One thing that could be of great benefit to you is getting some soil samples. Many areas are deficient in some soil nutrients, and it would be to your advantage to know how to balance them. I know that many people think that if they pour manure and compost into their soil, it will be totally balanced. This isn't true.

If your soil is deficient in calcium or boron (etc), it will be deficient in the grass, which will make it deficient in the animals that graze on that grass, and it will be deficient in the manure that they produce. I guess many farmers think that minerals are generated out of thin air and wishful thinking.

Agronomist Neal Kinsey has produced an interesting video and written a readable book on soil health, both called "Hand-On Agronomy". They are in the library system. If your particular library doesn't have them, I'm sure you can get them on an interlibrary loan.

Another source of information is the series of books written by farmer Joel Salatin. His books on cattle and chickens are especially interesting. He has his farm broken into pastures, and he rotates the cattle through those pastures according to how many cow-days each pasture can handle, and no more. Then he rotates chickens after the cattle. The chickens work through the cattle manure and eat the insects and larvae, helping to break up the parasite cycle. When the cattle are eventually rotated back to the first pastures, they have recuperated, have been maunured, and are ready for the cattle again.

This method avoids the usual drawbacks that most farms end up with. Around here, you see it all the time: the farmers stock the maximum number of cattle they feel that their land can tolerate, and they fill the whole place. The cattle pick and choose their favorite grasses, etc, and leave what they don't like. When the next bunch of cattle are turned loose into the pasture, the good grass has been eaten and stomped into oblivion. Now all there is are the less desirable plants. Every year, the pastures get worse. Many of them are now covered with a bitter-tasting white daisy that none of the animals will eat. Now the farmers have to buy feed, because they're too dumb to use their land properly, reseed with a desirable mix of grasses and other plants, rotate their livestock, and let their land heal.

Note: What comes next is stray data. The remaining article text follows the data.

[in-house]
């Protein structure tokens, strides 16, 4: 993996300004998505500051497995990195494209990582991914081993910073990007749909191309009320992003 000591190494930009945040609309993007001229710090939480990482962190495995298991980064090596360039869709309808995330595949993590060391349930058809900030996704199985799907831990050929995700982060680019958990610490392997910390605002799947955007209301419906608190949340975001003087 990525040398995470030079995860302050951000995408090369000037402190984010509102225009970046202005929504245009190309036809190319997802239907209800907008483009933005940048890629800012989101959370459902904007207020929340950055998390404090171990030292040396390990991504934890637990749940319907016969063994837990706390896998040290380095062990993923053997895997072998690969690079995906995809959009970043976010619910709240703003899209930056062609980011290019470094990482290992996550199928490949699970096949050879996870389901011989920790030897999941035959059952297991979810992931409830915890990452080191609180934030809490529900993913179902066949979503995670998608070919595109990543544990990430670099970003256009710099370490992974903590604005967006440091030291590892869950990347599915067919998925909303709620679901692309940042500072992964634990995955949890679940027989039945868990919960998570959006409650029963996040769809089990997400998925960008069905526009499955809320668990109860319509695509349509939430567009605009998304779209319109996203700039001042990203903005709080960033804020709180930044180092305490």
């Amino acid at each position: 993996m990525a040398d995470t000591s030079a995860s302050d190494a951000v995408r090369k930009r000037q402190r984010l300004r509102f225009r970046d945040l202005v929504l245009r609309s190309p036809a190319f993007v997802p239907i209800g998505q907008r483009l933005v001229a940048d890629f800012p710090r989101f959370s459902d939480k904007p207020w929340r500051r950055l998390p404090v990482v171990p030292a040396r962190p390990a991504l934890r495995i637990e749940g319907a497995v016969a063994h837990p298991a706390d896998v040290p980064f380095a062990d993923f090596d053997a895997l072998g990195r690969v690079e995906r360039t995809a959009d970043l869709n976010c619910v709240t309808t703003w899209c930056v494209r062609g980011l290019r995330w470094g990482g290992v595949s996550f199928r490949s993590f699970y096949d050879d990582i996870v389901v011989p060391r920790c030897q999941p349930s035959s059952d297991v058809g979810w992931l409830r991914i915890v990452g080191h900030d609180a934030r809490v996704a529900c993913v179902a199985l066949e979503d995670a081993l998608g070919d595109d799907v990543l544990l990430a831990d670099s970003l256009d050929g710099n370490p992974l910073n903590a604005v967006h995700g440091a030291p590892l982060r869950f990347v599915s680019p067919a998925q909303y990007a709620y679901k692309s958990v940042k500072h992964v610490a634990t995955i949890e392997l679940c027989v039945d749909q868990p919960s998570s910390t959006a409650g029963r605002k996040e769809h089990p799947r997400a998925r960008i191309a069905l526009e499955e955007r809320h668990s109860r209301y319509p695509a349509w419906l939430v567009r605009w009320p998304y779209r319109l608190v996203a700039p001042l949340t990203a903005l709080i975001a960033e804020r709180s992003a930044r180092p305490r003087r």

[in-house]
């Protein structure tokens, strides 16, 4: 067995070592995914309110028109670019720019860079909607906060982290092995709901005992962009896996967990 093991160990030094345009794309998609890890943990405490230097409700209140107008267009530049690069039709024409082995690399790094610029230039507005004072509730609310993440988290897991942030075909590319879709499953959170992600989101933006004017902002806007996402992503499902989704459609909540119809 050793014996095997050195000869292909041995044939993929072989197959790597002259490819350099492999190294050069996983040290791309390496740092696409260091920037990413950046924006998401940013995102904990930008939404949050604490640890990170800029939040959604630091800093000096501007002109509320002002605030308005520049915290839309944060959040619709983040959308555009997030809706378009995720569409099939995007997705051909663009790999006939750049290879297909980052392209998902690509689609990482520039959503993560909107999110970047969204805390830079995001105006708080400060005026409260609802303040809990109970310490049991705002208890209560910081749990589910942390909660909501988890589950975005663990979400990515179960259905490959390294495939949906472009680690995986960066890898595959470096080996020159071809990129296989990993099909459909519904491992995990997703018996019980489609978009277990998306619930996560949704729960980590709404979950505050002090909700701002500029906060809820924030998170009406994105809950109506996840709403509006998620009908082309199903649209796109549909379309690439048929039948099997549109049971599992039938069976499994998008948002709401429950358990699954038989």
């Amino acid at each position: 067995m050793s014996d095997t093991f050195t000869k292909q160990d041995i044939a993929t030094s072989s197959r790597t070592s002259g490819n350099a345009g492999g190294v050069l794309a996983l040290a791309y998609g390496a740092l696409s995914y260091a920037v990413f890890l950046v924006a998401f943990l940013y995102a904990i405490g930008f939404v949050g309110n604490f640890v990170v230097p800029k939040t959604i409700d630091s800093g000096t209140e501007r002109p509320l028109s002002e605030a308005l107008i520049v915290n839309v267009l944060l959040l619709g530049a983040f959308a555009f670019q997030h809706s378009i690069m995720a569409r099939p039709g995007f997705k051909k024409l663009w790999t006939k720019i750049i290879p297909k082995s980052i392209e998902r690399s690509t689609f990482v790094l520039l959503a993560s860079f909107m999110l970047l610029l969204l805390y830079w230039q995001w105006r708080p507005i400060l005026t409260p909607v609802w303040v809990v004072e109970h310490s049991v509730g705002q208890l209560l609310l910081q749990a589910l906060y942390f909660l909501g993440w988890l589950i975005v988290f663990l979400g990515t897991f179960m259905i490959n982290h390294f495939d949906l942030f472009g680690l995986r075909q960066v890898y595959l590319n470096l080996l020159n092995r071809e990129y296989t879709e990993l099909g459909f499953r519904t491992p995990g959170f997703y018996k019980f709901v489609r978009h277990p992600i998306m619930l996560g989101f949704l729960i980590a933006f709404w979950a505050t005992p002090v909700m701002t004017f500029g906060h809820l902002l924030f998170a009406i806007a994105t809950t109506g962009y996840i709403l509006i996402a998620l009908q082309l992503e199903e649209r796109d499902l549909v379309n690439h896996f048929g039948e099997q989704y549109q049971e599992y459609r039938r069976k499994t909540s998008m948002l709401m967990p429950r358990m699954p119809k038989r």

Sue


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RE: The Big Project, Part 9

I have a few of Salatin's books but had not heard of the other. Thanks.

I had my soil tested this year, and it seemed to be remarkably well balanced without the need to add many amendments. I collect all the cow and chicken manure on my farm and compost it or make compost tea for use in the gardens and pasture.

I'm also installing a solar well this week. It can run off solar energy or with a simple change-out of the pumping mechanism operate as a hand pump. Here's a couple of photos:

pump with pad

sheep god

Photobucket


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RE: The Big Project, Part 9

I keep poultry, and have to buy feed. Can you grow enough grain to feed the poultry without having to buy feed?

Your solar pump looks great. How deep did you have to drill for water? Did you have professionals install the pump or did you do it yourself?


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RE: The Big Project, Part 9

No, I cannot currently grow enough grain to feed all my poultry. That's is why I'm clearing pines so I can grow feed.

I had a professional drill the well. It's about 170' deep, and the static level of the water in the pipe is about 85' deep. I'm installing the pump and solar myself.


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RE: The Big Project, Part 9

You should follow this link and buy some fungi perfecti plug spawn, some chicken of the woods or conifer coral mushrooms would both eat those stumps and provide you with an edible byproduct that you can put on your dinner table or dry and eat whenever you please.

Here is a link that might be useful: Plugspawn


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RE: The Big Project, Part 9

That's a clever idea on the mushrooms. I'll try them. Thanks.


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RE: The Big Project, Part 9

Hi Stoneunhenged!

We've been following your progress and sure would like an update.

Any chance you could giving us an update: The Big Project, Part 10?

Leasa
Eastport, ME


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RE: The Big Project, Part 9

Thanks for asking, Leasa. Actually, we've been so busy that I haven't had time to post. We've gone to farming full-time and it seems to be working well. We still are incorporating a lot of permaculture principles into the farm. We don't use synthetic pesticides or buy fertilizer. Chickens do insect pest patrol and our cattle are our fertilizer factory. We're still learning a lot every day, but we are having fun, raising happy animals and growing good food. You can see our website below. The blog outlines many of our recent projects.

Here is a link that might be useful: Greenfire Farms